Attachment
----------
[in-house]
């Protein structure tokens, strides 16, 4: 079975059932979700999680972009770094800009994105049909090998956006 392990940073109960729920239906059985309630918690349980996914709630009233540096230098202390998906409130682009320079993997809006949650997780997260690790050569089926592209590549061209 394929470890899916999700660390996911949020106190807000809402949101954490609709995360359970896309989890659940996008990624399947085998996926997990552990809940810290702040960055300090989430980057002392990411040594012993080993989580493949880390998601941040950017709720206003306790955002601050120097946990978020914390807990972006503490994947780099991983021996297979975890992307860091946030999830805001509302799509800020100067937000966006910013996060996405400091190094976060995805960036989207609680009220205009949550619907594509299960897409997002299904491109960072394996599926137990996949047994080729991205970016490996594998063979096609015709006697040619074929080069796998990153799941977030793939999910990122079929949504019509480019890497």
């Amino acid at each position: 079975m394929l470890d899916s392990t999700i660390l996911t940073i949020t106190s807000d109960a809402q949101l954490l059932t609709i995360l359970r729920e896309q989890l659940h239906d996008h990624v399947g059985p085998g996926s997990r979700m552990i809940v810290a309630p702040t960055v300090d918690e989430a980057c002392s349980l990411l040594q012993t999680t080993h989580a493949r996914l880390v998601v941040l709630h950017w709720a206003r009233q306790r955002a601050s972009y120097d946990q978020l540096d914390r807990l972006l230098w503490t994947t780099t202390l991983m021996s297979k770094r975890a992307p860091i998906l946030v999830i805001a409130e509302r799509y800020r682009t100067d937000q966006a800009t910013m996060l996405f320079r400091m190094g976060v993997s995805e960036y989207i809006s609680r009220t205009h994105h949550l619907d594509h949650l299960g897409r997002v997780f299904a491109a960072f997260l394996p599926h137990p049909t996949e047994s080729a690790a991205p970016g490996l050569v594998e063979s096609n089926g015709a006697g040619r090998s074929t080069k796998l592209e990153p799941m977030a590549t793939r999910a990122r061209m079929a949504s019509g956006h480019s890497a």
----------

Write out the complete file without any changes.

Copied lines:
[in-house]
């Protein structure tokens, strides 16, 4: 079975059932979700999680972009770094800009994105049909090998956006 392990940073109960729920239906059985309630918690349980996914709630009233540096230098202390998906409130682009320079993997809006949650997780997260690790050569089926592209590549061209 394929470890899916999700660390996911949020106190807000809402949101954490609709995360359970896309989890659940996008990624399947085998996926997990552990809940810290702040960055300090989430980057002392990411040594012993080993989580493949880390998601941040950017709720206003306790955002601050120097946990978020914390807990972006503490994947780099991983021996297979975890992307860091946030999830805001509302799509800020100067937000966006910013996060996405400091190094976060995805960036989207609680009220205009949550619907594509299960897409997002299904491109960072394996599926137990996949047994080729991205970016490996594998063979096609015709006697040619074929080069796998990153799941977030793939999910990122079929949504019509480019890497």
């Amino acid at each position: 079975m394929l470890d899916s392990t999700i660390l996911t940073i949020t106190s807000d109960a809402q949101l954490l059932t609709i995360l359970r729920e896309q989890l659940h239906d996008h990624v399947g059985p085998g996926s997990r979700m552990i809940v810290a309630p702040t960055v300090d918690e989430a980057c002392s349980l990411l040594q012993t999680t080993h989580a493949r996914l880390v998601v941040l709630h950017w709720a206003r009233q306790r955002a601050s972009y120097d946990q978020l540096d914390r807990l972006l230098w503490t994947t780099t202390l991983m021996s297979k770094r975890a992307p860091i998906l946030v999830i805001a409130e509302r799509y800020r682009t100067d937000q966006a800009t910013m996060l996405f320079r400091m190094g976060v993997s995805e960036y989207i809006s609680r009220t205009h994105h949550l619907d594509h949650l299960g897409r997002v997780f299904a491109a960072f997260l394996p599926h137990p049909t996949e047994s080729a690790a991205p970016g490996l050569v594998e063979s096609n089926g015709a006697g040619r090998s074929t080069k796998l592209e990153p799941m977030a590549t793939r999910a990122r061209m079929a949504s019509g956006h480019s890497a």